I then turned to Good Morning, Midnight (2016) by Lily Brooks-Dalton, a novel I only heard about last week due to its upcoming film adaption that has some heavy star power attached in the form of George Clooney, who will star in and direct the Netflix production. I read the last half in less than two days, and I finished it on July 4. That was a beautiful and touching novel.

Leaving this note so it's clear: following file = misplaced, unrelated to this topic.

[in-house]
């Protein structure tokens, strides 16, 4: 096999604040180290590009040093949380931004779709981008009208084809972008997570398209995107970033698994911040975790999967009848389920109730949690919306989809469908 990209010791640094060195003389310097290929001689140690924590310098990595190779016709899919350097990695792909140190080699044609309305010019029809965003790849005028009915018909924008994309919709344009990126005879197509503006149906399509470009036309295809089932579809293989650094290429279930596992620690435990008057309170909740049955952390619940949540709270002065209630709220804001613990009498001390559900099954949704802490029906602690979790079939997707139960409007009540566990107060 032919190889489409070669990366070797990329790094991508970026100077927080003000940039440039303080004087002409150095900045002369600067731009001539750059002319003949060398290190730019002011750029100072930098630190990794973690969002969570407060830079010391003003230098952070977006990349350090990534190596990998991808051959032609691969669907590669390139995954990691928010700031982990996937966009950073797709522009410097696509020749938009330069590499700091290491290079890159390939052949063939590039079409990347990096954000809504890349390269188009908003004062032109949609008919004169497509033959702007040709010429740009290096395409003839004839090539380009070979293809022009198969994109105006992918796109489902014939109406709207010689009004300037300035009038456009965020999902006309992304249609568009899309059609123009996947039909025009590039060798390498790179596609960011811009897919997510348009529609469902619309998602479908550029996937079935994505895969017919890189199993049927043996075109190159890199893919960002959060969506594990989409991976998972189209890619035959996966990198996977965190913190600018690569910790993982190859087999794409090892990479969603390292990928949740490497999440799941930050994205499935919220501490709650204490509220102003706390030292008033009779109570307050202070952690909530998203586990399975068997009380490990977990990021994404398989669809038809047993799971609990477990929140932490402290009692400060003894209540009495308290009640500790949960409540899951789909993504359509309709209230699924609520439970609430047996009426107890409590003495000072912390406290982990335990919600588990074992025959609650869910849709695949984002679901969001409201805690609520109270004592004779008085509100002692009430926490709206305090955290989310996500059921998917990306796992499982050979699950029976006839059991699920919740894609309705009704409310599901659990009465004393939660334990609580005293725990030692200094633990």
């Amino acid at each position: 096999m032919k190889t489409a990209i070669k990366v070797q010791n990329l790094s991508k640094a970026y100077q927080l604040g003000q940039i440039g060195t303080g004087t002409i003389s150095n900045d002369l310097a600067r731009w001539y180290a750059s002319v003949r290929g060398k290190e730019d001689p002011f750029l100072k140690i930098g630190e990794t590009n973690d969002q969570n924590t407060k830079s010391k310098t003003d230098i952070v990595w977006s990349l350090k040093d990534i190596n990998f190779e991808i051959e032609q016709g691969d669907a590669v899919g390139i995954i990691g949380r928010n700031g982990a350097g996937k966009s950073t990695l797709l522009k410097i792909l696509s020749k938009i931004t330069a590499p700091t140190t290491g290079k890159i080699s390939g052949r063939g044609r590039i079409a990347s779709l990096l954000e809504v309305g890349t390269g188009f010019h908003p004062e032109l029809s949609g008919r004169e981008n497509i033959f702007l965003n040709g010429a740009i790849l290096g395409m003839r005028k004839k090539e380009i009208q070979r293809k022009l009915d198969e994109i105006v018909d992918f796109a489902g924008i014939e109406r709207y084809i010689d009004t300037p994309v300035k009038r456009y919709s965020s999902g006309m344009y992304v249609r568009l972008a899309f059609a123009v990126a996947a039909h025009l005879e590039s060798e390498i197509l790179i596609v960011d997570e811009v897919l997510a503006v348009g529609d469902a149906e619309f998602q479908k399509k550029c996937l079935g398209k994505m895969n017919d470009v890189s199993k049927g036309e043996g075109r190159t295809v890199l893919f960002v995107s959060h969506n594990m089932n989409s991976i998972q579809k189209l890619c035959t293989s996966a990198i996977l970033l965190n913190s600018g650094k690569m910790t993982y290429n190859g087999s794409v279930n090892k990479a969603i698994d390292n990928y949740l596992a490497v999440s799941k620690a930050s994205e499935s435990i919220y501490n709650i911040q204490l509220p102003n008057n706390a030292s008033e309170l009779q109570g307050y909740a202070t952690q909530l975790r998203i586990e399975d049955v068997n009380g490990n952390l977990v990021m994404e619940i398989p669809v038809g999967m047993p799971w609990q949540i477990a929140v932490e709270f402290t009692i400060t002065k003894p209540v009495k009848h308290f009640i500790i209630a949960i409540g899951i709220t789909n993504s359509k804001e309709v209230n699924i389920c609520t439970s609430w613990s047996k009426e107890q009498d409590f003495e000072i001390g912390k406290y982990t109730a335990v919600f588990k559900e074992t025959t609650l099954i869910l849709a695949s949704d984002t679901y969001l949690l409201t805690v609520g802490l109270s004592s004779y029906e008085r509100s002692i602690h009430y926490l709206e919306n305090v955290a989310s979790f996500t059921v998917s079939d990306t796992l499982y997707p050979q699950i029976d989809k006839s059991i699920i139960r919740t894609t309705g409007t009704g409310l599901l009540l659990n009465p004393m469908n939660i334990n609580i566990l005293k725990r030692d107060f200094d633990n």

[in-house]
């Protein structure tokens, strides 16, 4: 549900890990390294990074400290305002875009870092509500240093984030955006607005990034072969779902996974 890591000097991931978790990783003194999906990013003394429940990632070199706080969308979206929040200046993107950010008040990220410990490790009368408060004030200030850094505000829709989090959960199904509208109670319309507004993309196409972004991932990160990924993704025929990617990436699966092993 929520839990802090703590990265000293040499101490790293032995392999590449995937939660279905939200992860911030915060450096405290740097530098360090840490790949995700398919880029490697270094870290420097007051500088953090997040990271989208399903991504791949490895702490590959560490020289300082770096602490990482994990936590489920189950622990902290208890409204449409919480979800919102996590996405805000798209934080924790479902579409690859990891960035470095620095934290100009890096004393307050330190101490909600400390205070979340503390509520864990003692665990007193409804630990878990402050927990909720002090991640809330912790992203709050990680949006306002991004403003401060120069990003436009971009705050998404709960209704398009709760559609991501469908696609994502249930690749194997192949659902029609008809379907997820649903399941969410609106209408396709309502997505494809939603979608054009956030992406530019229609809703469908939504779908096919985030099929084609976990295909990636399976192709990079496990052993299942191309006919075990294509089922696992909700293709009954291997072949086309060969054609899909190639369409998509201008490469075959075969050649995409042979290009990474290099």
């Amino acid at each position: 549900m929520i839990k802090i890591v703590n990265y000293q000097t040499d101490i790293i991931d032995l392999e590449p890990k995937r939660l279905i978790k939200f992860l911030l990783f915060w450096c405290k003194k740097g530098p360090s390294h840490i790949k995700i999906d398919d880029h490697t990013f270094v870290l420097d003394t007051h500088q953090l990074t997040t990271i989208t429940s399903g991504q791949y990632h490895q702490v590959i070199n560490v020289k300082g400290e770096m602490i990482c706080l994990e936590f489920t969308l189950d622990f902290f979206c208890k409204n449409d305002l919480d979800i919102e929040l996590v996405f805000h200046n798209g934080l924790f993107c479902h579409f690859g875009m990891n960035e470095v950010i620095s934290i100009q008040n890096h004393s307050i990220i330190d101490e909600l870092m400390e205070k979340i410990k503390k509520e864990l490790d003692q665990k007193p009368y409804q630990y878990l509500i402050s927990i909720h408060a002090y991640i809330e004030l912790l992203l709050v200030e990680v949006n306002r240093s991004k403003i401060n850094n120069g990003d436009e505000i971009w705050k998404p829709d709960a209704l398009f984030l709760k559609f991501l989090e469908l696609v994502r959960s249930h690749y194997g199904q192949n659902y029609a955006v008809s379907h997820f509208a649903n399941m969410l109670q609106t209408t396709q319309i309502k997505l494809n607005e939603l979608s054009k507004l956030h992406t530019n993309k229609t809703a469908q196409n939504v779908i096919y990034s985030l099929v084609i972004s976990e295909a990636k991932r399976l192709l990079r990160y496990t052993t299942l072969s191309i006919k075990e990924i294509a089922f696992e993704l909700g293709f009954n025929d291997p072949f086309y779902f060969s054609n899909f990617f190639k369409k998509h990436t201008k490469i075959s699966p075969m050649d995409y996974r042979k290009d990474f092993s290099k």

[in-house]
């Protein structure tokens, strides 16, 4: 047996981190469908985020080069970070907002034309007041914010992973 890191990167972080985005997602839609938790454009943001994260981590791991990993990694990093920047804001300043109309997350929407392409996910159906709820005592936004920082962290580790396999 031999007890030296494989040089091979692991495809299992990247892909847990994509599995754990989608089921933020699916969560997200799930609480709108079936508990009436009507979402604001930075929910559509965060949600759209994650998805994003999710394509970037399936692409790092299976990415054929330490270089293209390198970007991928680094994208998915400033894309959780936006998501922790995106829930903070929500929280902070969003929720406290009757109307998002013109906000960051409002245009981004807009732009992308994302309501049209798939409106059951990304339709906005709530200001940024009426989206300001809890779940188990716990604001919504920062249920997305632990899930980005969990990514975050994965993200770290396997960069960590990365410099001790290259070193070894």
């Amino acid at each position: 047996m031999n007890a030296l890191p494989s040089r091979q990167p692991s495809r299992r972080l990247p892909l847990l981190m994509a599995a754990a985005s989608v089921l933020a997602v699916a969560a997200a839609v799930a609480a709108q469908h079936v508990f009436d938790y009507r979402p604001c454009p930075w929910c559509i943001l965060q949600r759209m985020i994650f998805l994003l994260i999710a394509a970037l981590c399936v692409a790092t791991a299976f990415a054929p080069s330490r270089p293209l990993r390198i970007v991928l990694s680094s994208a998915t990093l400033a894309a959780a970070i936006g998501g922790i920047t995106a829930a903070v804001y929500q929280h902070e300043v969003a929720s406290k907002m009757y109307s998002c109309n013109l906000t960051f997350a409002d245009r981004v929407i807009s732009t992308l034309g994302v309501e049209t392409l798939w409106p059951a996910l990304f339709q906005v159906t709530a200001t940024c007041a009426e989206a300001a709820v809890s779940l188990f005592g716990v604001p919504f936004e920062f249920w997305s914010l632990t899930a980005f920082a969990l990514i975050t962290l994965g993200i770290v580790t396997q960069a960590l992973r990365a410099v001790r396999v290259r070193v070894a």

I then read the next two stories in Exhalation before again putting the book aside for later. I then started The Handmaid’s Tale (1985) by Margaret Atwood. It’s been a while since I have read a book about that involved cults and totalitarian regimes. The fascination remains, and it makes for a welcome change from all the recent science fiction I have read. Having said that, Good Morning Midnight and The Calculating Stars are not strictly science fiction novels; rather, they are books set in the near future and an alternative past history. There is no fiction regarding the development of science. That’s not to say I haven’t read a lot of science fiction this year. I finished The Handmaid’s Tale after work on Thursday July 11. The author sure showed a deep understanding of how people are controlled in totalitarian states and cults. The upcoming sequel The Testaments is certainly on my “books to read” list and the TV show is on my “shows to watch” list.